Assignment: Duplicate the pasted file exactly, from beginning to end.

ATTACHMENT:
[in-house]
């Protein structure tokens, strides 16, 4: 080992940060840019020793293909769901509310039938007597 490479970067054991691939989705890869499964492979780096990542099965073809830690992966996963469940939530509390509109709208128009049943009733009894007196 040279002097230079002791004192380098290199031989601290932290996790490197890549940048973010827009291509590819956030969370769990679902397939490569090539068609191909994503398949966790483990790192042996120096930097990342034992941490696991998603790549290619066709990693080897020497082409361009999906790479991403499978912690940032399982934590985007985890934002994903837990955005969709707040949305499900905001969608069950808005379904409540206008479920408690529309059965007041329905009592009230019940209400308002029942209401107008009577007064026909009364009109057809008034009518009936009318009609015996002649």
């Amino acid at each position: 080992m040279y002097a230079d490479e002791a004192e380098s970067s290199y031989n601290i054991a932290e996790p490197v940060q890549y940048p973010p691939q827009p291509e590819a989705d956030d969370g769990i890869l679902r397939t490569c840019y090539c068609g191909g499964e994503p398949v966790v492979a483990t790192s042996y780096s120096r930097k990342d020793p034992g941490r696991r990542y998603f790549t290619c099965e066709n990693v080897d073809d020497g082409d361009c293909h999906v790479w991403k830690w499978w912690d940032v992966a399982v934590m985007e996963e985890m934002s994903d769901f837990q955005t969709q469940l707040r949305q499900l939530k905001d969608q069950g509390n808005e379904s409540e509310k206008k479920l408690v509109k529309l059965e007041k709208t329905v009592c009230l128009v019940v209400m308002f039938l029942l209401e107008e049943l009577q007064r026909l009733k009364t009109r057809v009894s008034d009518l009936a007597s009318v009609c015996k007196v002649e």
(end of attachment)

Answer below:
[in-house]
């Protein structure tokens, strides 16, 4: 080992940060840019020793293909769901509310039938007597 490479970067054991691939989705890869499964492979780096990542099965073809830690992966996963469940939530509390509109709208128009049943009733009894007196 040279002097230079002791004192380098290199031989601290932290996790490197890549940048973010827009291509590819956030969370769990679902397939490569090539068609191909994503398949966790483990790192042996120096930097990342034992941490696991998603790549290619066709990693080897020497082409361009999906790479991403499978912690940032399982934590985007985890934002994903837990955005969709707040949305499900905001969608069950808005379904409540206008479920408690529309059965007041329905009592009230019940209400308002029942209401107008009577007064026909009364009109057809008034009518009936009318009609015996002649």
């Amino acid at each position: 080992m040279y002097a230079d490479e002791a004192e380098s970067s290199y031989n601290i054991a932290e996790p490197v940060q890549y940048p973010p691939q827009p291509e590819a989705d956030d969370g769990i890869l679902r397939t490569c840019y090539c068609g191909g499964e994503p398949v966790v492979a483990t790192s042996y780096s120096r930097k990342d020793p034992g941490r696991r990542y998603f790549t290619c099965e066709n990693v080897d073809d020497g082409d361009c293909h999906v790479w991403k830690w499978w912690d940032v992966a399982v934590m985007e996963e985890m934002s994903d769901f837990q955005t969709q469940l707040r949305q499900l939530k905001d969608q069950g509390n808005e379904s409540e509310k206008k479920l408690v509109k529309l059965e007041k709208t329905v009592c009230l128009v019940v209400m308002f039938l029942l209401e107008e049943l009577q007064r026909l009733k009364t009109r057809v009894s008034d009518l009936a007597s009318v009609c015996k007196v002649e």